More new cases of coronavirus outside China than inside, says WHO as fears of infection loom over sporting events, tourism and trade
The world is working to halt the fast-spreading coronavirus that for the first time counted more new cases outside China than inside the country where the epidemic originated
Worries over the ever-expanding economic fallout of the COVID-19 crisis multiplied, with factories idled, trade routes frozen and tourism crippled, while a growing list of countries braced for the illness to breach their borders
The World Health Organization, meanwhile, reported that the number of new cases reported outside China on Tuesday exceeded the number of new cases in China for the first time
With Brazil confirming the arrival of Latin America's first case, the virus had a toehold on every continent but Antarctica
Seoul: Crews scrubbed everything from money to buses, military bases were on high alert and quarantines were enforced Wednesday from a beachfront resort in the Atlantic to a remote island in the Pacific, as the world worked to halt the fast-spreading virus that for the first time counted more new cases outside China than inside the country where the epidemic originated.
Worries over the ever-expanding economic fallout of the COVID-19 crisis multiplied, with factories idled, trade routes frozen and tourism crippled, while a growing list of countries braced for the illness to breach their borders. Even the Olympics, five months away, wasn't far enough off to keep people from wondering if it would go on as planned.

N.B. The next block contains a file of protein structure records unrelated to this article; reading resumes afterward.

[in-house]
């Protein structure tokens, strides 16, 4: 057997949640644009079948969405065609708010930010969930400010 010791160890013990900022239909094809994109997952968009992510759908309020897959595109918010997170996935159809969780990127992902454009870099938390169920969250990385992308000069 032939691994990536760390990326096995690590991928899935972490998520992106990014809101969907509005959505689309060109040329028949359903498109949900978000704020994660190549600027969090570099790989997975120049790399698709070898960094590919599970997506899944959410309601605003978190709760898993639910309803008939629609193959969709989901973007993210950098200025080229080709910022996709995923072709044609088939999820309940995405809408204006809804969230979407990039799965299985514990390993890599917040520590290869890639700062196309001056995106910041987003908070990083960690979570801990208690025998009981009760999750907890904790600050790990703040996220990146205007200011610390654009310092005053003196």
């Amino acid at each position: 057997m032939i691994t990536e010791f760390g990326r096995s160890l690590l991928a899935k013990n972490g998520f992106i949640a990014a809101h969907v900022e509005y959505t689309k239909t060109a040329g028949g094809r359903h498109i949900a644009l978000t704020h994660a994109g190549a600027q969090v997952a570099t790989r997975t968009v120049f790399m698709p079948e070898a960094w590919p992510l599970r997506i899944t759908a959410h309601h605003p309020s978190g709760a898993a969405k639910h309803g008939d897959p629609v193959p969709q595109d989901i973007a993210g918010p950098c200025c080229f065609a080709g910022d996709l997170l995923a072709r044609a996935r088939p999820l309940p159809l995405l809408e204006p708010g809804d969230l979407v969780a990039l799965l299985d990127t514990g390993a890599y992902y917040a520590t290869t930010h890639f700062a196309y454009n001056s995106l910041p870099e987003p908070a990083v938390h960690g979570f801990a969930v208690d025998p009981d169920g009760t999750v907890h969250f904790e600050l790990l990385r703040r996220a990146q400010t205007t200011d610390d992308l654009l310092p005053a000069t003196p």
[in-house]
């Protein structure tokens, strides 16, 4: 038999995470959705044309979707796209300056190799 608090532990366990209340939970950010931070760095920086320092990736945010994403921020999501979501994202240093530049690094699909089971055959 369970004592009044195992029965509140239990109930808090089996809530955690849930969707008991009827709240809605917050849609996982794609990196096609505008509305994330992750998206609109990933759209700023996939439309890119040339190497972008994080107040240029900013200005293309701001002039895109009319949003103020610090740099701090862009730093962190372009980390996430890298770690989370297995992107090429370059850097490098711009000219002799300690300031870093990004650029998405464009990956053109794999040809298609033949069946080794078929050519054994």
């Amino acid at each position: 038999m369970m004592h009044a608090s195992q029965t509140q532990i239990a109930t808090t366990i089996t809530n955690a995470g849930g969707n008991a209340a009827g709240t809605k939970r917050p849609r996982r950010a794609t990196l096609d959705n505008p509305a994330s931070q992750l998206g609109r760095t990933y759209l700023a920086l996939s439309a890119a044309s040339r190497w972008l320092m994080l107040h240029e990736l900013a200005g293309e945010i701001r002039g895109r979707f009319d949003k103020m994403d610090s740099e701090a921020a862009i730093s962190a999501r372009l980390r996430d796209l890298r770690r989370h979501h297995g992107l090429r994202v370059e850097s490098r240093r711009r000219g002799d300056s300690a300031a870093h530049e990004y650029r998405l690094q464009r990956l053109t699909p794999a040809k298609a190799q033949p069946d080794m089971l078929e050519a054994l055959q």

"We don't expect a miracle in the short term," said Kianoush Jahanpour of the health ministry in Iran, where an official tally of infections of 139 was doubted by some who thought the problem was far bigger.
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The World Health Organization, meanwhile, reported that the number of new cases reported outside China on Tuesday exceeded the number of new cases in China for the first time. "The sudden increases of cases in Italy, the Islamic Republic of Iran and the Republic of Korea are deeply concerning," WHO director-general Tedros Adhanom Ghebreyesus said Wednesday. About 81,000 people around the globe have been sickened by the coronavirus that kept finding new targets.
With Brazil confirming the arrival of Latin America's first case, the virus had a toehold on every continent but Antarctica.
In Europe, where Germany, France and Spain were among the places with a growing caseload, an expanding cluster of more than 200 cases in northern Italy was eyed as a source for transmissions. In the Middle East, where cases increased in Bahrain, Kuwait and Iraq, blame was directed toward Iran. In Asia, where the crisis originated late last year in China, threats continued to emerge around the region, with South Korea battling a mass outbreak centered in the 2.5 million-person city of Daegu.